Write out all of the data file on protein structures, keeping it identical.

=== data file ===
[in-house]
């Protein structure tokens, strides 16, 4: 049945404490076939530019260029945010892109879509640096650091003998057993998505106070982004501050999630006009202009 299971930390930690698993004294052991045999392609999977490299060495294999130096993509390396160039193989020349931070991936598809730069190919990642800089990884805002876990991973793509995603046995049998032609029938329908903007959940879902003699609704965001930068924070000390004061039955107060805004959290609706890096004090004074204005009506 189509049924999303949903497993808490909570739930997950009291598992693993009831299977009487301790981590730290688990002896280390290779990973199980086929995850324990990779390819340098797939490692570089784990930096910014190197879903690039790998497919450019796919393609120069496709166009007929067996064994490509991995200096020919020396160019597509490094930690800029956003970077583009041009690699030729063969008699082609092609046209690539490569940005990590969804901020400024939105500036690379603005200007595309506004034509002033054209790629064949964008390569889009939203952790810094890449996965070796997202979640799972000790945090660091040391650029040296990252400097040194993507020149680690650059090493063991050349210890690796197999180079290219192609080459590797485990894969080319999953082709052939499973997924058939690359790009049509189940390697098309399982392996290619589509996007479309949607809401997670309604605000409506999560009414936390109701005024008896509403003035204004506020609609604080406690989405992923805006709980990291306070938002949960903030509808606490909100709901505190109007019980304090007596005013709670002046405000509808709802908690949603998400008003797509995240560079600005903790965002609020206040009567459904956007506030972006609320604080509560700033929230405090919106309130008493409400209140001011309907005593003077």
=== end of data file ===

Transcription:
[in-house]
């Protein structure tokens, strides 16, 4: 049945404490076939530019260029945010892109879509640096650091003998057993998505106070982004501050999630006009202009 299971930390930690698993004294052991045999392609999977490299060495294999130096993509390396160039193989020349931070991936598809730069190919990642800089990884805002876990991973793509995603046995049998032609029938329908903007959940879902003699609704965001930068924070000390004061039955107060805004959290609706890096004090004074204005009506 189509049924999303949903497993808490909570739930997950009291598992693993009831299977009487301790981590730290688990002896280390290779990973199980086929995850324990990779390819340098797939490692570089784990930096910014190197879903690039790998497919450019796919393609120069496709166009007929067996064994490509991995200096020919020396160019597509490094930690800029956003970077583009041009690699030729063969008699082609092609046209690539490569940005990590969804901020400024939105500036690379603005200007595309506004034509002033054209790629064949964008390569889009939203952790810094890449996965070796997202979640799972000790945090660091040391650029040296990252400097040194993507020149680690650059090493063991050349210890690796197999180079290219192609080459590797485990894969080319999953082709052939499973997924058939690359790009049509189940390697098309399982392996290619589509996007479309949607809401997670309604605000409506999560009414936390109701005024008896509403003035204004506020609609604080406690989405992923805006709980990291306070938002949960903030509808606490909100709901505190109007019980304090007596005013709670002046405000509808709802908690949603998400008003797509995240560079600005903790965002609020206040009567459904956007506030972006609320604080509560700033929230405090919106309130008493409400209140001011309907005593003077």